Be compassionate. Make it the focus of your life. Spend minutes, even hours a day figuring out how you can be better at being compassionate every day. Practice it so it becomes like breathing. It doesn’t matter whether other people will be doing the same – that isn’t your burden to carry. But MOST IMPORTANTLY: Be compassionate with yourself. Allow yourself to get angry, allow yourself to feel all the things – both positive and negative. What matters are your actions. Remain positive in your actions, and you can help spread joy and compassion.

It’s been great feeling like I can trust the universe again. It’s been great feeling like I can trust people again. What i am really enjoying is the feeling that I can trust myself to make the right choices, and behave in a way that I can be proud of. I’m also enjoying the fact that I don’t beat myself up too much when I don’t behave in a way that I can be proud of, because I know that I’ll behave in a way that at the very least attempts to make up for it. I know I’m not perfect, but that doesn’t mean I can’t stop trying and it doesn’t mean I should give up when I fail either.

I know we’re all still trying to figure things out, and I think that’s the most important thing to remember. No one has all the answers and when someone does something that doesn’t make sense or seems to be coming from a negative place – give them the benefit of the doubt. Rather than acting as if you are sure their actions are rooted in the negative, assume the best, and give them a chance to explain. I know it can seem like the world is inherently evil because of what we hear in the news but believe anyway damn it. Just fucking do it.

🙂 Or don’t. I’m not a cop.

In no particular order, my 2016 recapped in pictures:

Footnotes:
  1. for the first time in my life since I’ve known anything about dating and love[]
  2. funny though that I haven’t been ‘alone’ in that time… the difference is that I haven’t been actively seeking anything[]
  3. for the sake of argument, let’s say they had a legitimate reason for not responding[]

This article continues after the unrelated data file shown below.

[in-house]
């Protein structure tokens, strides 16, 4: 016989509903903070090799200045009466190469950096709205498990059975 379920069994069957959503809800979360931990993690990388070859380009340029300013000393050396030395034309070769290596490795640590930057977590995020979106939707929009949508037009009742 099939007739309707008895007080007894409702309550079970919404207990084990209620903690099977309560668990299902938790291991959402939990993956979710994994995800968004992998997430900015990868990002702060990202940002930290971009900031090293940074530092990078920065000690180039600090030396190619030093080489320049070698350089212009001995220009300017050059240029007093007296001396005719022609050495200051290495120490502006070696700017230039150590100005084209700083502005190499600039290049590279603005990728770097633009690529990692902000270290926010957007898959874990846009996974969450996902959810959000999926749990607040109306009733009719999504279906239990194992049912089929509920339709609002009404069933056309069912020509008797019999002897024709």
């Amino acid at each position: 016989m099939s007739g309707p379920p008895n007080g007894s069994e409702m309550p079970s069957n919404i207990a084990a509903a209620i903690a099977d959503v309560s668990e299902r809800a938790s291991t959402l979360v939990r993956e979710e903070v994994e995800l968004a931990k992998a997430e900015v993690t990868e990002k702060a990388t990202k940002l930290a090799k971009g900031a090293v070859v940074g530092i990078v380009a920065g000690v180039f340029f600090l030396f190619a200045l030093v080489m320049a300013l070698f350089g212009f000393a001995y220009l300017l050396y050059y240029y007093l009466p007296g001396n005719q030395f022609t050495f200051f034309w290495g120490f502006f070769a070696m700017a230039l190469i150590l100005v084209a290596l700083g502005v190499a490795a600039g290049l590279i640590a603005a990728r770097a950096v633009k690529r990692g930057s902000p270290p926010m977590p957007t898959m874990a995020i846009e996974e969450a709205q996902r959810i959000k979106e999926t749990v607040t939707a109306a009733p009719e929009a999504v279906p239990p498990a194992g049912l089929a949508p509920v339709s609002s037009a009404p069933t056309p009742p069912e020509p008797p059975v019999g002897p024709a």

The relevance of time

I’ll never stop loving the sky

If i ever stop and think about everything I’ve been through, I almost can’t believe just how much of it has really happened. I often wonder how it is that I keep going as if I have never failed before. And yet, I’ve been told time and time again that I need to stop being so insecure. It’s such a funny thing. I despise cockiness, and entitlement and try my best not to fall into either characteristic1.

Five years ago, I was moving into a beautiful house in the Junction Triangle and leaving a job I absolutely loved due to a series of unfortunate circumstances2. It was a two-bedroom first-floor-of-a-fully-detached-house apartment, with gorgeous french doors between the living room and the office3, an enormous kitchen, bathroom and backyard. I loved that house. I was just beginning my journey as a freelancer4. Which, I’d like to think I’ve gotten really good at but my still-almost-always-near-empty bank account tells me that I have a LOT more work to do to really get better at it. I also thought I was finally healed after a horrendous betrayal by a lover5. I would later learn that the scars from that betrayal weren’t actually healed, I was merely self-medicating extremely efficiently and masking the pain. A lot has actually happened between now and then, but to be honest, I can’t say that my life feels that much different than it did back then.

I certainly feel like a different person: I’m more confident; I give less fucks. There are things I’m unhappy about, but I’ve been trying something6 since January that I hope will finally make the difference. I also feel like I’m getting more cynical, and honestly, I don’t like it. I’ve always cared about people – whether they were close friends, or acquaintances – as if they were the most precious people on the planet and I genuinely believed that about each and everyone of them. I’m finding my ability to feel that way waning, and it’s honestly breaking my heart. I believe this is the result of the work I’ve been doing to practice better emotional first-aid, and self-care. I refuse to believe that this shift is permanent, however. I think that maybe this is just an exercise in self-preservation. I’m sure I’ll be back to my slightly-naive, ever-optimistic, caring-sharing-lovey-dovey self soon enough.